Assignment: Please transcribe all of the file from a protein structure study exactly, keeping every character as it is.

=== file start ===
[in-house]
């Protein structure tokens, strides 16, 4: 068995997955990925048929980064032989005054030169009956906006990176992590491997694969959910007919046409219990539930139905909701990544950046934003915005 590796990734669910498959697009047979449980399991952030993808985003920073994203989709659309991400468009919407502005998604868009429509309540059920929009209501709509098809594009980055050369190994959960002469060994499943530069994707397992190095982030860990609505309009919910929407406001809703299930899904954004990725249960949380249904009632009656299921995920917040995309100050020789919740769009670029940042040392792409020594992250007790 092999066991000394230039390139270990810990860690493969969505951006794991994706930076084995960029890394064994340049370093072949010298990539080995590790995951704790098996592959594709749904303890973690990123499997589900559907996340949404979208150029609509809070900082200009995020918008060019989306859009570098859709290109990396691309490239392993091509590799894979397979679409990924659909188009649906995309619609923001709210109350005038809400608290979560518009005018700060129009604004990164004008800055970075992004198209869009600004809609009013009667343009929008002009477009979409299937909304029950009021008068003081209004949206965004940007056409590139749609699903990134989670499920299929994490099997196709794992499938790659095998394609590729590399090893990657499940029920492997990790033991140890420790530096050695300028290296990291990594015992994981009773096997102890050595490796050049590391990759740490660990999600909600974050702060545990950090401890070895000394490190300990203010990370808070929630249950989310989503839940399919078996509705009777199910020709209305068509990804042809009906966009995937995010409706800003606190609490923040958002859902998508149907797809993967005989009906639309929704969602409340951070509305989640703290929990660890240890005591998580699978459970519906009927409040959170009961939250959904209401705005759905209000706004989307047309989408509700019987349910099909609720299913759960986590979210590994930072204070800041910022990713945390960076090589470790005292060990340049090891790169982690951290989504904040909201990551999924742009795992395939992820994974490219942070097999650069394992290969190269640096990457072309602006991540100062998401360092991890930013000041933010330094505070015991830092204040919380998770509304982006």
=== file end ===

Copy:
[in-house]
């Protein structure tokens, strides 16, 4: 068995997955990925048929980064032989005054030169009956906006990176992590491997694969959910007919046409219990539930139905909701990544950046934003915005 590796990734669910498959697009047979449980399991952030993808985003920073994203989709659309991400468009919407502005998604868009429509309540059920929009209501709509098809594009980055050369190994959960002469060994499943530069994707397992190095982030860990609505309009919910929407406001809703299930899904954004990725249960949380249904009632009656299921995920917040995309100050020789919740769009670029940042040392792409020594992250007790 092999066991000394230039390139270990810990860690493969969505951006794991994706930076084995960029890394064994340049370093072949010298990539080995590790995951704790098996592959594709749904303890973690990123499997589900559907996340949404979208150029609509809070900082200009995020918008060019989306859009570098859709290109990396691309490239392993091509590799894979397979679409990924659909188009649906995309619609923001709210109350005038809400608290979560518009005018700060129009604004990164004008800055970075992004198209869009600004809609009013009667343009929008002009477009979409299937909304029950009021008068003081209004949206965004940007056409590139749609699903990134989670499920299929994490099997196709794992499938790659095998394609590729590399090893990657499940029920492997990790033991140890420790530096050695300028290296990291990594015992994981009773096997102890050595490796050049590391990759740490660990999600909600974050702060545990950090401890070895000394490190300990203010990370808070929630249950989310989503839940399919078996509705009777199910020709209305068509990804042809009906966009995937995010409706800003606190609490923040958002859902998508149907797809993967005989009906639309929704969602409340951070509305989640703290929990660890240890005591998580699978459970519906009927409040959170009961939250959904209401705005759905209000706004989307047309989408509700019987349910099909609720299913759960986590979210590994930072204070800041910022990713945390960076090589470790005292060990340049090891790169982690951290989504904040909201990551999924742009795992395939992820994974490219942070097999650069394992290969190269640096990457072309602006991540100062998401360092991890930013000041933010330094505070015991830092204040919380998770509304982006």